Opinions on where real estate prices are headed from here might be mixed, but one thing is becoming increasing clear: Millennials will be a big part of it. According to a recent survey from the National Association of Realtors (NAR), the so-called millennial generation comprised the biggest segment of home buyers last year. The survey found these 18-34 year olds made up 32 percent of the market last year and 31 percent of the market the previous year.

For brokers, this emerging segment represents the future of the real estate industry and courting them requires a different approach than doing business with members of previous generations. Diane Cummins, immediate past president of the Hudson Gateway Association of Realtors says “they are going to be larger than even the Baby Boomers. There are more of them and if they all become home buyers, it is going to be a remarkable clump of business”.

This generation of home buyer is unlike any other that the veteran real estate broker has dealt with. For one thing, they typically come to brokers with their research done through internet searches and online searching tools. “They are totally technology driven” says Cummins. “They do their own research but they rely more on brokers than any other buyers”. Millennials are very busy and more importantly, they believe that everybody has a role. They know what they like and prefer to “direct the brokers” where they want to focus their search.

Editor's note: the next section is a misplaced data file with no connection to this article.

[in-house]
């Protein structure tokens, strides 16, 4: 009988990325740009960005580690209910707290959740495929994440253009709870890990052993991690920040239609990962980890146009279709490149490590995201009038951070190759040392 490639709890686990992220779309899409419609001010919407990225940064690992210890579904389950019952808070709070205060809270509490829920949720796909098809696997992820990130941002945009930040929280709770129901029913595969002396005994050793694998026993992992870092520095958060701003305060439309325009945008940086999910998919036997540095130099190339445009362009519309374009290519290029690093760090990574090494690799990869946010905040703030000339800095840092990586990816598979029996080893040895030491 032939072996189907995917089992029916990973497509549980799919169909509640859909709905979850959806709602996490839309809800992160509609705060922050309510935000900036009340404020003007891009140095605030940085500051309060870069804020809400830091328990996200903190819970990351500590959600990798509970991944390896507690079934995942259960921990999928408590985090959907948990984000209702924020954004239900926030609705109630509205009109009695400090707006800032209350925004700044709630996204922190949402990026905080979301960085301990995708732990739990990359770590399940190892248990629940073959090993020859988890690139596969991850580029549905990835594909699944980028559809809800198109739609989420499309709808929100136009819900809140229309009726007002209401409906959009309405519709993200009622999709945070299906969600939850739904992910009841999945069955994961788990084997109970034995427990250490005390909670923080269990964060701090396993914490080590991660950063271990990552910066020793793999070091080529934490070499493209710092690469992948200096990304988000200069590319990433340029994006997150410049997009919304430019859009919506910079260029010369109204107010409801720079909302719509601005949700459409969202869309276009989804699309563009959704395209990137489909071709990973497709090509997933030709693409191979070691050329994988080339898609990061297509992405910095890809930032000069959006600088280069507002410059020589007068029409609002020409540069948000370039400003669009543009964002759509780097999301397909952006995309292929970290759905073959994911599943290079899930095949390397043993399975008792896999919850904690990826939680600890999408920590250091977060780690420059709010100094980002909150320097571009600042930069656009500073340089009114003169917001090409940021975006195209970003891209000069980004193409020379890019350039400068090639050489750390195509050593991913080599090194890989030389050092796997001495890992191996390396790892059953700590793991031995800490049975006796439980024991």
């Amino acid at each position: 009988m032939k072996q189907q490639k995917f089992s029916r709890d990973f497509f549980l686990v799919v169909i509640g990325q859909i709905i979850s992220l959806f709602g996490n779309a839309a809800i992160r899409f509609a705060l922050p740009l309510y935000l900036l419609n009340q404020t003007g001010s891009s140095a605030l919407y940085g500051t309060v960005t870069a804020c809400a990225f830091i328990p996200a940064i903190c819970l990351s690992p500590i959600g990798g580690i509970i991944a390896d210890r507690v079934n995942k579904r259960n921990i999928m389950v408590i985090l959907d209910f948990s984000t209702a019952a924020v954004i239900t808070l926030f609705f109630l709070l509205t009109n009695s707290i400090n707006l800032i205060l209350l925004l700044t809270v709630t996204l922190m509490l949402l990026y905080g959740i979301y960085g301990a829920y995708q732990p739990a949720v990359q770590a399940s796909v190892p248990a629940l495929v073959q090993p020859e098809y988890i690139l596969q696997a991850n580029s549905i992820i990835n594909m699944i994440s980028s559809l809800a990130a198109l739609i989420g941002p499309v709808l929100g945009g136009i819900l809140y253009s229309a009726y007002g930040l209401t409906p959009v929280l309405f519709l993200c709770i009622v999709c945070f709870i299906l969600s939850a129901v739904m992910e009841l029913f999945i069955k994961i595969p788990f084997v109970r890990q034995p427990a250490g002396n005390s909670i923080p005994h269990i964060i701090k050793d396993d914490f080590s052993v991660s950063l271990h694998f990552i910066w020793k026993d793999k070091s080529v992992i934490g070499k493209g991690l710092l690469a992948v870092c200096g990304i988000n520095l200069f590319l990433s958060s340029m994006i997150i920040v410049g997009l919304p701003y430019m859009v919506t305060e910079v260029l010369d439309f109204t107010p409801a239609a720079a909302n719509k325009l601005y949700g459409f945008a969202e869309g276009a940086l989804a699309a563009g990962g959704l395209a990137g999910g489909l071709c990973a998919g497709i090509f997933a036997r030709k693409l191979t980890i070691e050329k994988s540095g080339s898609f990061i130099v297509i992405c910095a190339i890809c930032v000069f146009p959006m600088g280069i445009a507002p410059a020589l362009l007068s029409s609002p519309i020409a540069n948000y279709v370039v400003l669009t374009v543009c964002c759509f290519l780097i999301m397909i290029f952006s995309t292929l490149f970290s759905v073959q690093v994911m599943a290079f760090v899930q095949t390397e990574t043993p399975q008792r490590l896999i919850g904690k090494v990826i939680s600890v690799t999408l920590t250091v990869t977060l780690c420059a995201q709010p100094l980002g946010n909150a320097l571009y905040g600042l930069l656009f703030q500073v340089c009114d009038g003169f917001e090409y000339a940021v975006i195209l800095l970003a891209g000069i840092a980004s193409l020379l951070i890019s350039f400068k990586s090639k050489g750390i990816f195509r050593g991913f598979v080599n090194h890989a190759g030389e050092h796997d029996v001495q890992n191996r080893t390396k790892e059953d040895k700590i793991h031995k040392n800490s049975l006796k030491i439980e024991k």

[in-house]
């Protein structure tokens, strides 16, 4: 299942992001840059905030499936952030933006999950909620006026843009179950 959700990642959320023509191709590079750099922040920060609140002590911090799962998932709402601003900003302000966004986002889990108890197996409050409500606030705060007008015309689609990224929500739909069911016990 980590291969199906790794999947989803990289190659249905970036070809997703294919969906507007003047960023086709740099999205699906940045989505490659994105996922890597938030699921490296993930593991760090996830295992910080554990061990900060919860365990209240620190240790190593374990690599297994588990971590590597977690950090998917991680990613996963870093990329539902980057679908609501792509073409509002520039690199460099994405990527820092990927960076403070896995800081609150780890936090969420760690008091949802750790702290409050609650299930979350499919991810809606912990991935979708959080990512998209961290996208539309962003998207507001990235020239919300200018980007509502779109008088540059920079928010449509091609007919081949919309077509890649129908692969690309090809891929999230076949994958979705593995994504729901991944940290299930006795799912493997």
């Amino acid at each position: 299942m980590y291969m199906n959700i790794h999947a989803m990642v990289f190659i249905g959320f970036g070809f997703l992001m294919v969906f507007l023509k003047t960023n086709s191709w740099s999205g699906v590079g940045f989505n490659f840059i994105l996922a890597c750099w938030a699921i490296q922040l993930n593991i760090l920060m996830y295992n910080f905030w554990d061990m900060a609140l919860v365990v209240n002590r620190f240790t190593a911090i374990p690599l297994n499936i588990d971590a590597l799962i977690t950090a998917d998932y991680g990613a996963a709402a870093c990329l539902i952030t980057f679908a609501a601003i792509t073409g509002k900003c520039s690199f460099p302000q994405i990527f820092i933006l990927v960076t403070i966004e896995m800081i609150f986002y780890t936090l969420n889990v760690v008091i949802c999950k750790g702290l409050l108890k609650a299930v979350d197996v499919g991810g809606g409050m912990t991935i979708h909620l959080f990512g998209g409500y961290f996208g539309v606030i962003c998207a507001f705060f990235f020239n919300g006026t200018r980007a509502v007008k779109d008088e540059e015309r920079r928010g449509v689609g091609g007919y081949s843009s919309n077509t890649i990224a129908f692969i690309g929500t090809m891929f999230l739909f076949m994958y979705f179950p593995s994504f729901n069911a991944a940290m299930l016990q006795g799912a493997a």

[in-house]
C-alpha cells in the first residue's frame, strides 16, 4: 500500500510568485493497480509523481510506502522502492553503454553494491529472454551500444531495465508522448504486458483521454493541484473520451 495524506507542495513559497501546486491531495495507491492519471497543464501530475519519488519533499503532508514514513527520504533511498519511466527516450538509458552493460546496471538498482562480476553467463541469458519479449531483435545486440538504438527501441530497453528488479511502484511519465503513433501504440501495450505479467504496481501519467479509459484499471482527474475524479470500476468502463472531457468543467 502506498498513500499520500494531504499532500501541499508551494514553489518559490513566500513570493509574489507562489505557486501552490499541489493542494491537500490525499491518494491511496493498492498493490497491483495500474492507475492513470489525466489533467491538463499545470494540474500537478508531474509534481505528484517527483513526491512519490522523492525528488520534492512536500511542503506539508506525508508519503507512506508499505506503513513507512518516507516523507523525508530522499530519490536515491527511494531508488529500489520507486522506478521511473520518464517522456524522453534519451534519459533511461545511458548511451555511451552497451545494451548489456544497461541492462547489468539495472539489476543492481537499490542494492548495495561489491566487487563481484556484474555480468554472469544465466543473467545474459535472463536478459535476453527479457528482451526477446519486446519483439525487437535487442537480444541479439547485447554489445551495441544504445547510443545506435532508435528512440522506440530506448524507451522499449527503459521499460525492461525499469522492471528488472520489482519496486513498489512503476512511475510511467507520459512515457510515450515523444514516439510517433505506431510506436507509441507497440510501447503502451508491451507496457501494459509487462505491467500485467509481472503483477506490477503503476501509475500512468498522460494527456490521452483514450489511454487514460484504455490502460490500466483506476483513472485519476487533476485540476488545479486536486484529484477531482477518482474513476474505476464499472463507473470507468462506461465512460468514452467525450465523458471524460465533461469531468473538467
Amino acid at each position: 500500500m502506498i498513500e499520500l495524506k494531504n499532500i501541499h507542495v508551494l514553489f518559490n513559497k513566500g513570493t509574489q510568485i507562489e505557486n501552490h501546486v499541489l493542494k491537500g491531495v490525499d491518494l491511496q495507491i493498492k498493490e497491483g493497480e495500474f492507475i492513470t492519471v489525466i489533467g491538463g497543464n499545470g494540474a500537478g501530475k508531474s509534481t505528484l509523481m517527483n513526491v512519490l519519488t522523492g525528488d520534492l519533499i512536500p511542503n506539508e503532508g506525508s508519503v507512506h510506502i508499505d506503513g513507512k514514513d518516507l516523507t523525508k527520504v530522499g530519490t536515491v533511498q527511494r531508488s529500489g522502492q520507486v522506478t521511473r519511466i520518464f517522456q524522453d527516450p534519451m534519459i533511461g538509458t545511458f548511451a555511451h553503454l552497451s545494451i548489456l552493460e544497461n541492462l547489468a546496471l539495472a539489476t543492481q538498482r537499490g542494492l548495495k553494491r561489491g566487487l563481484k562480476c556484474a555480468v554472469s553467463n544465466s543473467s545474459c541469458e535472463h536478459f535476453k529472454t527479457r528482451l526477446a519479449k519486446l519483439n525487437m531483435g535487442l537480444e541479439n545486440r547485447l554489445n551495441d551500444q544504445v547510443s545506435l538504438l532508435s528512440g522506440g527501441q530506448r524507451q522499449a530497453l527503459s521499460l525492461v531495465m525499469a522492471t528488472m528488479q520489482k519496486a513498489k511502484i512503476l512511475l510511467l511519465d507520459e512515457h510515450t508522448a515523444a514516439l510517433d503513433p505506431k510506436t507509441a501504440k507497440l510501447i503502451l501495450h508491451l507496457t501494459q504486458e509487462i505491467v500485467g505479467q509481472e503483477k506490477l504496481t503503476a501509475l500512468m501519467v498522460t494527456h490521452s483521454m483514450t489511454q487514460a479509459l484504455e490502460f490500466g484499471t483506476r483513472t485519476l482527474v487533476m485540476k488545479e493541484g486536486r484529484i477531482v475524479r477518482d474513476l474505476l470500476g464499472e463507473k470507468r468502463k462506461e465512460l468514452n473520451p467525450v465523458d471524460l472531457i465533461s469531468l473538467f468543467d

Many of the millennials buying homes now graduated college around 2007. They were riddled with student loans and finding a job in their desired career path was difficult. Moving in with Mom and Dad or renting were their only options. Living at home made it easy to save money for a down payment and rents have drastically increased so it makes sense for them to get into the real estate market now. New Federal Housing Finance Agency policies are taking hold, which will incentivize millennials even more. The 3% down payment program which is available to most buyers who haven’t owned a home in at least 3 years, was echoed by Fannie Mae and Freddie Mac at the end of last year. Additionally, mortgage insurance rates on an FHA loan were cut to .85 percent, down from 1.35 percent-an average savings of $1000 per year.

The new low down payment mortgage program will save creditworthy borrowers who lack the resources for substantial down payments plus closing costs while mitigating risk with strong underwriting says NAR President Chris Polychron.   The millennials are certainly a segment to watch closely and a “niche” that some brokers will definitely want to target.